If you have not already read this woman's book, I would suggest that you do. That being said, allow me to be kind of a bitch for second: Gabrielle Hamilton is not a very nice person.
Or at least, that's what her book, Blood, Bones & Butter would lead you to believe. I had the pleasure of reading this book before it came out, because I have a friend who is fancy and gets things like this in advance. But, it's taken me this long to digest my feelings about it, because they are complex and kind of bristly. For one thing, every chef on the planet seemed to come out in support of this book, most notably Anthony Bourdain, who called it "simply the best memoir by a chef ever." I mean. This man is hardly prone to compliments, much less full-on, wobbly-kneed, googly-eyed, mouth-breathingly hyperbolic praise of others in the snarky chef/writer business. So, understandably, I had pretty high expectations.
Hamilton is as gifted a writer as she is a chef. The fact is, however, that she's also incredibly honest and doesn't, as many memoir authors do, come off looking very sparkly in the end. By the end of the book, I was surprised that I didn't have too many warm, fuzzy feelings (aside from some passages about the layout of her mother's pantry, I'll admit to getting a little wistful there). She paints a portrait of herself as impatient, exhausted, indecisive, demanding and of generally low blood sugar. As my thoughts on this book have evolved, I've decided that it takes a much better, more thoughtful writer to make your reader sort of dislike you, but still completely identify with you. Most memoirists would smooth out their rough edges for mass publication, where Hamilton has laid them all out for us to dissect. And, as with her interview above, I've started to think we should all sort of take a page out of this book and chuck balance out the window.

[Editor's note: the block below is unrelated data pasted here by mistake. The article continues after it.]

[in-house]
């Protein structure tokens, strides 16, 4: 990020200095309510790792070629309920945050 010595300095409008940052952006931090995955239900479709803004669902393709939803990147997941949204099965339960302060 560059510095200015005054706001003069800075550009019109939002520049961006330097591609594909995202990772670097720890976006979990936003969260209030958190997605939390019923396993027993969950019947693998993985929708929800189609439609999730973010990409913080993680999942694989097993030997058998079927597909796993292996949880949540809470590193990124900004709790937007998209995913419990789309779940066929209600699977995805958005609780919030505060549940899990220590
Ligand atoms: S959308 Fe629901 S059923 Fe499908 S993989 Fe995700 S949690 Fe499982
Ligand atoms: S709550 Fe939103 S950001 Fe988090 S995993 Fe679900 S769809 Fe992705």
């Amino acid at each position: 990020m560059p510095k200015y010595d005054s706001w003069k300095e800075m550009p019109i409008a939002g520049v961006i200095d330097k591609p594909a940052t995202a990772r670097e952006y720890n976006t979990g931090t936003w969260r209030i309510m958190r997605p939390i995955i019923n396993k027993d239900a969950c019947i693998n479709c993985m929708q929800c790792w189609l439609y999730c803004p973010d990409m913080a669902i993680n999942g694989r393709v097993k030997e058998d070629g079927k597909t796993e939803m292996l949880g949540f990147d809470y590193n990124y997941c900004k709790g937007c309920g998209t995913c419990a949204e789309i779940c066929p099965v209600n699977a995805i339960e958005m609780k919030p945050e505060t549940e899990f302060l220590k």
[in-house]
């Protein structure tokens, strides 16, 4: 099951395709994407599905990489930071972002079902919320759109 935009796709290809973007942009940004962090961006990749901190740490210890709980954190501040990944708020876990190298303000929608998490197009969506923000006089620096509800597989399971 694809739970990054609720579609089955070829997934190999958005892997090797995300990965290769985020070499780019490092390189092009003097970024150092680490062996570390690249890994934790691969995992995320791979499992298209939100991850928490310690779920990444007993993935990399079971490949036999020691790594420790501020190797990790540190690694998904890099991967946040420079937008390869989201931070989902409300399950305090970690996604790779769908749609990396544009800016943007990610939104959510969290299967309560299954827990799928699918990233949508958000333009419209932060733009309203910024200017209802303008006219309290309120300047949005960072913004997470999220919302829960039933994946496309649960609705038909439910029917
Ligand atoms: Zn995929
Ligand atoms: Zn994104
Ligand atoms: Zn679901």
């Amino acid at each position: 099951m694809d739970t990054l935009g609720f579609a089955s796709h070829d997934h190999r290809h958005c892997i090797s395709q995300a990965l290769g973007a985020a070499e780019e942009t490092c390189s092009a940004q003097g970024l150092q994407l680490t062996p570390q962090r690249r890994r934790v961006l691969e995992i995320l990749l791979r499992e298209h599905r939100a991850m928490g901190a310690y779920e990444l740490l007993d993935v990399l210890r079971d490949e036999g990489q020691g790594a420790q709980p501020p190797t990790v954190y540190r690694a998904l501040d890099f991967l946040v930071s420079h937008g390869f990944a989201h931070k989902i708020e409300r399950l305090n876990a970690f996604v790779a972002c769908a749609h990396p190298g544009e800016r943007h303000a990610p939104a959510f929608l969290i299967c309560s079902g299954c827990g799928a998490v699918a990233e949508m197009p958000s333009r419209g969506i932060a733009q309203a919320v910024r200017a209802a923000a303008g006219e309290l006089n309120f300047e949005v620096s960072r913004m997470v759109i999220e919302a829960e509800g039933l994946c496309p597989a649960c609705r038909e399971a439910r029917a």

Now, if you'll excuse me, I might do as she's done and open a wildly popular restaurant with no formal culinary education, business education or financial backing to do so. Because apparently, it can be done with aplomb.